What do a small manufacturing company, a major Internet
powerhouse and a West-Coast robotics firm have in common?
According to Andy Obermueller, they're all sitting on some of
the biggest ground-breaking technologies of the next 10
As Chief Investment Strategist for
, Andy's job at StreetAuthority is to hunt down companies with
the potential to produce the next life-changing investing idea.
By finding and investing in these stocks before they become the
"next big thing," Andy (and his subscribers) has been able to
lock in enormous gains from some of the market's biggest
Take one of Andy's most recent "game-changers" --
Gogo Inc. (Nasdaq:
, for example.
Andy originally brought the $2 billion tech stock to his
subscribers' attention in
August of this year
. At the time, Andy thought the company's in-flight Internet
connectivity technology would take the airline industry by
Turns out he was right... Just two months after his
recommendation, Gogo shocked the market by reporting third
quarter revenue of $85.4 million -- smashing analyst estimates of
The announcement sent Gogo on a triple-digit rally...
But as excited as we are about Gogo and the future of
in-flight entertainment, Andy thinks there's a small group of
stocks that will play an even bigger role in the technological
revolution that's sure to engulf the next 10 years... And if he's
right about any of them, early investors stand to make a
Simply put, in his most recent essay -- "
The 5 Unstoppable Game-Changers of the Next
" -- Andy identified five investing trends (and the companies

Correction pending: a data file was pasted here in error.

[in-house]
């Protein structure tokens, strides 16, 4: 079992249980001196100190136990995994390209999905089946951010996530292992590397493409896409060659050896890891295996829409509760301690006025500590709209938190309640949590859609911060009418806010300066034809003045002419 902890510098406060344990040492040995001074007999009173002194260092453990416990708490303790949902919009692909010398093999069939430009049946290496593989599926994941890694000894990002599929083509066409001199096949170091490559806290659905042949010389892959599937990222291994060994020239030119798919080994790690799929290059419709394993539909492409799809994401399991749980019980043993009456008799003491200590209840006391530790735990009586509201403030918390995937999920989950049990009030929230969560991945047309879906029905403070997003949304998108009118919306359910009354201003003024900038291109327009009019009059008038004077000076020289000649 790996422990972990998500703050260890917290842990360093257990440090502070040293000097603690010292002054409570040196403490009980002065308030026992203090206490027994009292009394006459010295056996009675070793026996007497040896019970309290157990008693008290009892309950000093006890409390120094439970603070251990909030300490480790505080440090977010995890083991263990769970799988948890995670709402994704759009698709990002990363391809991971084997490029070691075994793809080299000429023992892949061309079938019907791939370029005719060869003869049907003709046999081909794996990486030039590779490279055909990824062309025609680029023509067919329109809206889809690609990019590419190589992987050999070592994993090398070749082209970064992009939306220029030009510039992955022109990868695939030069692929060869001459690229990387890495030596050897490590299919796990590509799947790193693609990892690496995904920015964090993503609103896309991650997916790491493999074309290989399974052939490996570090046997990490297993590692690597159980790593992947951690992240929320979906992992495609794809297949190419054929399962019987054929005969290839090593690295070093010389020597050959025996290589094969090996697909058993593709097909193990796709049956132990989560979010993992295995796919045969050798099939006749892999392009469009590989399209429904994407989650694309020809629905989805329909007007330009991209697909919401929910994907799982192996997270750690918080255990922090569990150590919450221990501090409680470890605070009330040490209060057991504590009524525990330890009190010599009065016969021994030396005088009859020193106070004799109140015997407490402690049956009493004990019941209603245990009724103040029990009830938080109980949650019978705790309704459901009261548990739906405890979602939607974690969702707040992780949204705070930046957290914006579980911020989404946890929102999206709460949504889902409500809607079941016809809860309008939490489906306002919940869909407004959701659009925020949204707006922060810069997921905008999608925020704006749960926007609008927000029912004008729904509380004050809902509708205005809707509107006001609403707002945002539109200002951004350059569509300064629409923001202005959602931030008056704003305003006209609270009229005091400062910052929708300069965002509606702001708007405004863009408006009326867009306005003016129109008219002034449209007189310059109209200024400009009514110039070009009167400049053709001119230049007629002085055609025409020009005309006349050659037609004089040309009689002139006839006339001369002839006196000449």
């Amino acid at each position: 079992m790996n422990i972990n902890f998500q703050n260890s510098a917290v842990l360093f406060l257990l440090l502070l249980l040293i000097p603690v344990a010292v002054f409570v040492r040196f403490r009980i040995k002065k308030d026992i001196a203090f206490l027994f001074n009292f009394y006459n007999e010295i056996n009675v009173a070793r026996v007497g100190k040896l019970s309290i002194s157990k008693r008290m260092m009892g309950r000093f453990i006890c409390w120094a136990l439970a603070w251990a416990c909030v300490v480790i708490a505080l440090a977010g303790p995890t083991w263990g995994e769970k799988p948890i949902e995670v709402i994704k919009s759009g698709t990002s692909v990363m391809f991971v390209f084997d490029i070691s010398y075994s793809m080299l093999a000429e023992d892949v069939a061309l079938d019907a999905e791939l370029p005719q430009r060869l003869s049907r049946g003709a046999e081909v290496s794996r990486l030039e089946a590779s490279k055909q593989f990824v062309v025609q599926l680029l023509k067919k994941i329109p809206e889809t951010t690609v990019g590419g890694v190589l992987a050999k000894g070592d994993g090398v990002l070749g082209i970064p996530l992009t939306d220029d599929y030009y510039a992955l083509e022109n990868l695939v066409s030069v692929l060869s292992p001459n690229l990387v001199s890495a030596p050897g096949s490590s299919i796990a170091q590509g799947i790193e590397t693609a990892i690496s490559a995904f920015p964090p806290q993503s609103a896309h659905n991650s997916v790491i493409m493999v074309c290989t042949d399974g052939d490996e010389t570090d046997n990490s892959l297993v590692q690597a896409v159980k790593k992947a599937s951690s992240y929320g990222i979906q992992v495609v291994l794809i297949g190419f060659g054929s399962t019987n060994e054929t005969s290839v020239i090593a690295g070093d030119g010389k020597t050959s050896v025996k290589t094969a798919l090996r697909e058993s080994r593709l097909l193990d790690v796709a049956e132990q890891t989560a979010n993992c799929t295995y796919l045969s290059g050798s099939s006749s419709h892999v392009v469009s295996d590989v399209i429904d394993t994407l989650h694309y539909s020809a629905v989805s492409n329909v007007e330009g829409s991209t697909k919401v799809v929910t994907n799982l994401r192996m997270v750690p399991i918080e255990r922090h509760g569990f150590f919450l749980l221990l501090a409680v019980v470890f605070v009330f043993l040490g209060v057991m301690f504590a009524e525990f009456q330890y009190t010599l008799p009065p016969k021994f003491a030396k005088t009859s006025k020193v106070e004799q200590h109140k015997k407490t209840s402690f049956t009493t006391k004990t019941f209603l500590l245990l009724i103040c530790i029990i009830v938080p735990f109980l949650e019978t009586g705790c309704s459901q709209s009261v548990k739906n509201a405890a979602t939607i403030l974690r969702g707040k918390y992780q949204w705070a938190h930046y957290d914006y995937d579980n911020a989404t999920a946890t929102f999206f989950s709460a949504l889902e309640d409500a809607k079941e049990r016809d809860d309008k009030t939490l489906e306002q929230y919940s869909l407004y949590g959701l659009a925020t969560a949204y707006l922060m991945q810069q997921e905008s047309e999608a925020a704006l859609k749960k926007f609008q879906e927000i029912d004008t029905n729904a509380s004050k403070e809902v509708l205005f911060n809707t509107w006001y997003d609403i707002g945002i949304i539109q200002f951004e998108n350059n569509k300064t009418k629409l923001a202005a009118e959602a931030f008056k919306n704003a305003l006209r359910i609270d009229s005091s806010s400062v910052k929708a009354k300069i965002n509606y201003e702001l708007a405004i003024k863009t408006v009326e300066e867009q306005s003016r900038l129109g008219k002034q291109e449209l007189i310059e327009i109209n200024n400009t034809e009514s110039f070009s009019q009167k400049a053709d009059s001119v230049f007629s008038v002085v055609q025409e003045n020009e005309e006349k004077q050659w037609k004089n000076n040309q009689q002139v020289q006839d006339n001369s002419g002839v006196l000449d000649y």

behind them) that could revolutionize the way we live our
'The Second Industrial Revolution'
Take one of Andy's "game-changing" trends, an anomaly we refer to
around the office as "The Second Industrial Revolution."
In short, "The Second Industrial Revolution" refers to the
emergence of a "science fiction" like machine that allows people
to create literally whatever object they want -- almost entirely
out of thin air.
While it might sound like something out of a Star-Trek movie,
this feat is entirely possible thanks to a developing technology
called 3-D printing. Andy explains the logistics in his recent
Here's how it works...
All you do is pull up an image on your computer... and hit
Almost like magic, the 3-D printer creates a replica of
whatever you want. Whether it's a wrench, croquet mallet, or
guitar, the machine will create one that's accurate within a
tenth of a millimeter.
As it stands, many automobile and aerospace manufacturers
currently use 3D printing to generate prototypes for parts and
other pieces that may be used in the construction process.
But considering this technology is still in its infancy, think
Some experts predict that soon we'll be able to create working
firearms... customized prosthetic limbs... and even edible goods
like food simply by downloading an image onto a computer then
printing it using a 3D printer.
The secret is a highly specialized process called
stereolithography. In using this patented technique, 3D printers
can utilize computer programs to build three-dimensional objects